Read, Watch, Do, Play

In working to set up my fall online class, I eventually made it to the point where I needed to get serious about getting the schedule organized. Now, a typical syllabus would normally have a table that includes the date, topic, readings, and whatever might be due. It’s perfectly reasonable, and I’m not suggesting not to do it. It keeps both you and your students organized, and it sets boundaries and expectations for the course.

However, as I began to construct my table I found that I had some ideas that didn’t fit neatly into the standard boxes. For example, during the first two weeks of the class I want my students to locate and play a video game. This could fall under assignments, but that seemed to not capture the spirit of what I was asking. I wanted them to play. I wanted them to enjoy what they were doing. And, to me, the act of playing is much different than the act of completing an assignment.

So I stepped back and thought about what I wanted students doing throughout the semester, and I decided to represent my answer on the course calendar as primarily a series of verbs – the things they will do. I still have basic organizational structures on the calendar as you can see here (click on the picture to make it bigger).

 

From this, you can see I still have commonly listed things (date, week, and topic). I still have assignments and readings but now I have grouped things as verbs – read, watch, do, and play. Grouping experiences as verbs came to me when I realized I didn’t want to assign students to play a video game – I simply wanted them to play a game. Additionally, we’ll be having weekly challenges and I want them to see those as something they play.

The read category is exactly what you think it is. It’s a list of readings. The watch category allows me to set aside videos and group them all in one place under a common heading.  The do category could be assignments, but I see it as a to-do list for the most part.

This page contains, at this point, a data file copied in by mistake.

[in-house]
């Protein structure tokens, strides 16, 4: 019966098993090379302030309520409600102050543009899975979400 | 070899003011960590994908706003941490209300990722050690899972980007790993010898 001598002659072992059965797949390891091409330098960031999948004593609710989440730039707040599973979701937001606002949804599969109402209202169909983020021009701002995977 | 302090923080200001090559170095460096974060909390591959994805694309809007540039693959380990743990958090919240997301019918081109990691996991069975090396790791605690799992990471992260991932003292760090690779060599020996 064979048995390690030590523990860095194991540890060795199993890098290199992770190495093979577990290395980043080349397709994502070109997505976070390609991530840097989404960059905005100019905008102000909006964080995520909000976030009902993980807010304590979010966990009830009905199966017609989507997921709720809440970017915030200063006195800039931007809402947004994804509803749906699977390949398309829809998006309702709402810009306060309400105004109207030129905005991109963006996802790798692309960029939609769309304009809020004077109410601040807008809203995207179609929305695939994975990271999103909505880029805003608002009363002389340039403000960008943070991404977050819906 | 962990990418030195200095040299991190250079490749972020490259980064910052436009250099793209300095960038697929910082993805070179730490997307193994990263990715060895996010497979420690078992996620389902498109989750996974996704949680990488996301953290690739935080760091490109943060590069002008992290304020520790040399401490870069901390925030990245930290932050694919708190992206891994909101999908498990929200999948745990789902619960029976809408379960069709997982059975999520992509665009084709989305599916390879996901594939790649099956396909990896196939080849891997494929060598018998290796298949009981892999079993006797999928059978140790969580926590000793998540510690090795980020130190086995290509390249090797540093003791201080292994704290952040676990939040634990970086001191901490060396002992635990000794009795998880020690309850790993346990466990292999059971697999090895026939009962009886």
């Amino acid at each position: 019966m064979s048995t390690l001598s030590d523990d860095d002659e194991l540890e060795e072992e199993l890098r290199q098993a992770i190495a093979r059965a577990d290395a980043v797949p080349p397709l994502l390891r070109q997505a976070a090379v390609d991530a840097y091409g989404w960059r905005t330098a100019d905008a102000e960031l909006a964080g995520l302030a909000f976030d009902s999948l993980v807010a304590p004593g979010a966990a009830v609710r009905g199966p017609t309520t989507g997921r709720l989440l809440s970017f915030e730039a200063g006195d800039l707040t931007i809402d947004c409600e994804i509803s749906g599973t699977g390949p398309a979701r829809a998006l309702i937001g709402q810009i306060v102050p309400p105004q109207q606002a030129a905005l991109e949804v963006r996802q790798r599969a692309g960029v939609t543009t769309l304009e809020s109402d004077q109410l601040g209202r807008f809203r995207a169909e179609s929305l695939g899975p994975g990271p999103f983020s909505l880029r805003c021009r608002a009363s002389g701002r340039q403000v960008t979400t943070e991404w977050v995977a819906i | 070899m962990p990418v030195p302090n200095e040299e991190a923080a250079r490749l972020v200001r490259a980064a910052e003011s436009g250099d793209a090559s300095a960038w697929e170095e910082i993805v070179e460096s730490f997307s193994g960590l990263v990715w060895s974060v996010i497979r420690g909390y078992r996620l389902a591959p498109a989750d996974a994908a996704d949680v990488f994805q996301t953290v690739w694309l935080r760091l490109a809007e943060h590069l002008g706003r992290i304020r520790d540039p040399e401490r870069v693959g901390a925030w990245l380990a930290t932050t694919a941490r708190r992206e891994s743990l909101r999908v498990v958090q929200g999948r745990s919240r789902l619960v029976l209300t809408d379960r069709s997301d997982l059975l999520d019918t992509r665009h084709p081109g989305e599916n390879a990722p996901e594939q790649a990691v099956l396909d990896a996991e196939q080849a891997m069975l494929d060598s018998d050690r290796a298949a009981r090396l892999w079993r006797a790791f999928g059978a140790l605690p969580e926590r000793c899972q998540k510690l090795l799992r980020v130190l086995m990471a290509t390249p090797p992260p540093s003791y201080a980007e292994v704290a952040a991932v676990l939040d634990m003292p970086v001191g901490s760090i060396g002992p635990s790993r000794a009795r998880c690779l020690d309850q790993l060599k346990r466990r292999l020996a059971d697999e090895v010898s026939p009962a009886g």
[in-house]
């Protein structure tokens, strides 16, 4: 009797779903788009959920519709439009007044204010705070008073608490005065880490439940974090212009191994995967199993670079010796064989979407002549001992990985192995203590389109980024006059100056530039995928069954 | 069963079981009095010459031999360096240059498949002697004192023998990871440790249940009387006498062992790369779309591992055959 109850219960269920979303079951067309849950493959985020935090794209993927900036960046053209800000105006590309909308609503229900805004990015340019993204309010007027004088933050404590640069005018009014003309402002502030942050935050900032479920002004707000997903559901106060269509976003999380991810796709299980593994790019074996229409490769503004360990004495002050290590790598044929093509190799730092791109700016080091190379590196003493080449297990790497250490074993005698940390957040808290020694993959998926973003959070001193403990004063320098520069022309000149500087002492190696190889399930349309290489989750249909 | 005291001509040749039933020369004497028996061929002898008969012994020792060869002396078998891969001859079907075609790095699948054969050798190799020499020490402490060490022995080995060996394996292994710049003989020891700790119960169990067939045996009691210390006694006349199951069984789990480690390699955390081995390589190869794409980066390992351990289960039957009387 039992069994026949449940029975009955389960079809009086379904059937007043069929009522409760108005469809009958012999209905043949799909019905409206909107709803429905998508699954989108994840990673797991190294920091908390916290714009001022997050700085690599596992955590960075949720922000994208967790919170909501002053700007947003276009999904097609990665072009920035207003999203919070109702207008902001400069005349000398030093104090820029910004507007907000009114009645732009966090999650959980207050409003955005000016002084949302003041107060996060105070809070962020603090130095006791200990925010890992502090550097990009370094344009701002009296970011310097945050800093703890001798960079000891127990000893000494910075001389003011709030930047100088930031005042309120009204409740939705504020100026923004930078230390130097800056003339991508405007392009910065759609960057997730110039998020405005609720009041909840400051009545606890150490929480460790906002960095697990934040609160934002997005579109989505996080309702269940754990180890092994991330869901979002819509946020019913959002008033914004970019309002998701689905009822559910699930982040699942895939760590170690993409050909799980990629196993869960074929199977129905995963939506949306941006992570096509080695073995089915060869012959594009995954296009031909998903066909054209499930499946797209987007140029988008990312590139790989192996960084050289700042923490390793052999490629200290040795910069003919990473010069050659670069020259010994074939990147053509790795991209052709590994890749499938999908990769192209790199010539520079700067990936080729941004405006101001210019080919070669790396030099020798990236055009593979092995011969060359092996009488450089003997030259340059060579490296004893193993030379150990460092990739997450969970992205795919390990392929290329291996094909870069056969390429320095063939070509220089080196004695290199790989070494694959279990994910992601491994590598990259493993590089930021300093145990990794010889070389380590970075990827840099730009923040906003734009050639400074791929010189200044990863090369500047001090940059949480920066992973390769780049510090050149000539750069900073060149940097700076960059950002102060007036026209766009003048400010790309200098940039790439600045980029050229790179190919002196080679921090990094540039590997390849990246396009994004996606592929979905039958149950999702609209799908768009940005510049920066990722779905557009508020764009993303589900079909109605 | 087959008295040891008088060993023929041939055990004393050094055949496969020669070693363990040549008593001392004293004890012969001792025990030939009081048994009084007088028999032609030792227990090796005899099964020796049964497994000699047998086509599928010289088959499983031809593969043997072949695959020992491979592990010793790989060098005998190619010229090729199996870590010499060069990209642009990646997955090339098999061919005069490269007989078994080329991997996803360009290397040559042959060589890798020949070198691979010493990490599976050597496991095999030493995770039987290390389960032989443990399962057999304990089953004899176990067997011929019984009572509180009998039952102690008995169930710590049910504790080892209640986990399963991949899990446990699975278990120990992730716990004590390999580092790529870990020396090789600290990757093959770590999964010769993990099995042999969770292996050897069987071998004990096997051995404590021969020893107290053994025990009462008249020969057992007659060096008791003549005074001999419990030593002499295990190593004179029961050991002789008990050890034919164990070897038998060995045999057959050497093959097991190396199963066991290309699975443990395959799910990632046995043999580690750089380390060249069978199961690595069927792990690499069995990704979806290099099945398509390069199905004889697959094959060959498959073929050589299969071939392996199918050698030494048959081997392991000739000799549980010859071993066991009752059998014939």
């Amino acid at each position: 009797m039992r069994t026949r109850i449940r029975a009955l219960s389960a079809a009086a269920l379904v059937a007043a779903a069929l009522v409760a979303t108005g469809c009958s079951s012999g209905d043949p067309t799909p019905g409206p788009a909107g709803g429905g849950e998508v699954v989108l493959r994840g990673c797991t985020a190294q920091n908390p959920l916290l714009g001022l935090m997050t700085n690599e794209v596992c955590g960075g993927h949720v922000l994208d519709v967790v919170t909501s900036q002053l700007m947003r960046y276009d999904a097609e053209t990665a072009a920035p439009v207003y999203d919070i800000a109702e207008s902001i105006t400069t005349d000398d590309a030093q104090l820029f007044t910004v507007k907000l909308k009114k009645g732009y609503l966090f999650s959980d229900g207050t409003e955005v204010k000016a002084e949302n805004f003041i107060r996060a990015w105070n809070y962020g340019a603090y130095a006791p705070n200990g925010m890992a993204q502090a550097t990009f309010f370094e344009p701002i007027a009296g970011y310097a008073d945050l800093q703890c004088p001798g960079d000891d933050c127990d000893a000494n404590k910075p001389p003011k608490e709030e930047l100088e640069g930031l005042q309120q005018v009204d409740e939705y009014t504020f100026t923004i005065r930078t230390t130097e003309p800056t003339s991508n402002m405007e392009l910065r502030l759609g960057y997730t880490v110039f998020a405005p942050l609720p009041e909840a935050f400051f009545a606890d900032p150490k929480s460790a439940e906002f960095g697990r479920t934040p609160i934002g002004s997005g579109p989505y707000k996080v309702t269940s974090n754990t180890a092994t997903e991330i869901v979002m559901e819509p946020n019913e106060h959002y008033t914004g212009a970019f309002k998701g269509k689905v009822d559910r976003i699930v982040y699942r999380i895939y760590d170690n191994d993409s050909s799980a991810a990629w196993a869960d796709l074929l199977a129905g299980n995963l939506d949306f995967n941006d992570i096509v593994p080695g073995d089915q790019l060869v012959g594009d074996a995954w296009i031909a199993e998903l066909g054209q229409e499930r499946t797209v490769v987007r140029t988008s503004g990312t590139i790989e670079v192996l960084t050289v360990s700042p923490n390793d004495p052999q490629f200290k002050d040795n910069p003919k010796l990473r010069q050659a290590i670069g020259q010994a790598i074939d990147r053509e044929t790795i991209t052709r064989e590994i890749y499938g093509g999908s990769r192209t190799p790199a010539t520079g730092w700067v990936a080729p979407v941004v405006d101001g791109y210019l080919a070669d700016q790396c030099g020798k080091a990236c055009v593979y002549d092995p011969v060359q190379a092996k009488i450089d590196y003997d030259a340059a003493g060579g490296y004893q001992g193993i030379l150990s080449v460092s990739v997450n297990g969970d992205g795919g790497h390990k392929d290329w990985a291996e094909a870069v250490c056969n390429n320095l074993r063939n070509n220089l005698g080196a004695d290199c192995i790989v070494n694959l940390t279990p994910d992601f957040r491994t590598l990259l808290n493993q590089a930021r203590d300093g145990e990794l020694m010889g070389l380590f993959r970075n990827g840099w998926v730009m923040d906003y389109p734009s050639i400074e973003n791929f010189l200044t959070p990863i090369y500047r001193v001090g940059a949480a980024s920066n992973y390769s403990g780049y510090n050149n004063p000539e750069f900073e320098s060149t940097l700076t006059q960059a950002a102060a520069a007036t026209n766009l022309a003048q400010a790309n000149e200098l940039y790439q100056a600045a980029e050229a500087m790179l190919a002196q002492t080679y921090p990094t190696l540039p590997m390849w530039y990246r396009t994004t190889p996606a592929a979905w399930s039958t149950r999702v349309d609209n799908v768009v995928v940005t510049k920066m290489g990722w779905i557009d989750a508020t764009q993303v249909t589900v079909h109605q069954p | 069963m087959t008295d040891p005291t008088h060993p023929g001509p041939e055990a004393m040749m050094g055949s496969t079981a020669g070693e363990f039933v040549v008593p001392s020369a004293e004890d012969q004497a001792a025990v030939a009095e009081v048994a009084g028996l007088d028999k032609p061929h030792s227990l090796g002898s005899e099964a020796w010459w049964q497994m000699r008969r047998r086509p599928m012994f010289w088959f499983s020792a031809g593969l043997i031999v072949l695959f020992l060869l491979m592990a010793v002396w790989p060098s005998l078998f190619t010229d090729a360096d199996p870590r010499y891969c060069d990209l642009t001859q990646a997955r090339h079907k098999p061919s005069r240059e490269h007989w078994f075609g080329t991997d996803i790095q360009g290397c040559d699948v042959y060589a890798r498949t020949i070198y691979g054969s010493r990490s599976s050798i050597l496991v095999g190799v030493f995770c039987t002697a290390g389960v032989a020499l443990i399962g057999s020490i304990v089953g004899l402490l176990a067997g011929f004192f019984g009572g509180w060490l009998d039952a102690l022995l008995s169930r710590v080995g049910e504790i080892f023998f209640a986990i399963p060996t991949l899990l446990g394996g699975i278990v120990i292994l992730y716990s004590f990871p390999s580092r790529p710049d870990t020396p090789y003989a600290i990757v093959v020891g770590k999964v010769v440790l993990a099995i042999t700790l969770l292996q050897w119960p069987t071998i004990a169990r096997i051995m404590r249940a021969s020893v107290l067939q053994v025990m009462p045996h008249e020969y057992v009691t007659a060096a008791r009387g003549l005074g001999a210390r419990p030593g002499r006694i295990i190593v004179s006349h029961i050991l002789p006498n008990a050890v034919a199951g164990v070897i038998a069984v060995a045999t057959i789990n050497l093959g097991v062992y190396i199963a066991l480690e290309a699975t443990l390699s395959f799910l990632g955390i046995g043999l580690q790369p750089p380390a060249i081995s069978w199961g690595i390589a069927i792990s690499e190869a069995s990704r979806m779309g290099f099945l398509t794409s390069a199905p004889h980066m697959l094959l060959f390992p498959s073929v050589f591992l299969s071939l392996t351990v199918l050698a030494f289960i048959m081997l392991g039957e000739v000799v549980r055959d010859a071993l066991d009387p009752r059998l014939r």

The nice thing about breaking it up like this, I think, is that while there is a list of things I want students to do it doesn’t end up getting presented to them in a single long list for each week. For example, in Week 1 there are nine things students need to engage in. However, split up across four columns it looks manageable (which it is). Seeing a list of nine bullet points would be a lot more overwhelming I think.

Now, I always provide students with an overview for the week. I will do it in both written and video formats. That is intended to give them background knowledge on what we are doing and also help them think about how to approach the material. For example, in Week One I tell them I think it’s best to watch the videos in the order I have listed them in and I go on to explain why. However, they can do what they choose. They can engage with the Read/Watch/Do/Play in any way they want (technically). I tell them what I think is a good approach  but ultimately they take it from there.

Finally, I like the use of verbs as column headings because students can decide what they are in the mood for. Want to watch a video? You know how to easily locate one. Need to do a challenge? Find it in the Play column. Students don’t have to sift through a list and guess if something is a reading or a video or whatever. It’s clear.

In the end, I think this is just a very simply structural change to my syllabus that I believe makes it a lot more organized. In an online class, I think this is key. In a F2F class I probably would not have thought to do this. Most videos I have students watch are short (15 minutes or less) and could be watched during a three hour in person session. Any video I would have shown during a F2F class I would have embedded in my weekly overview write up.

Which brings me to my final point – you structure class the way you need to structure class. And you structure your syllabus the way you need to structure your syllabus. And context can change that. Be open. Play with it.

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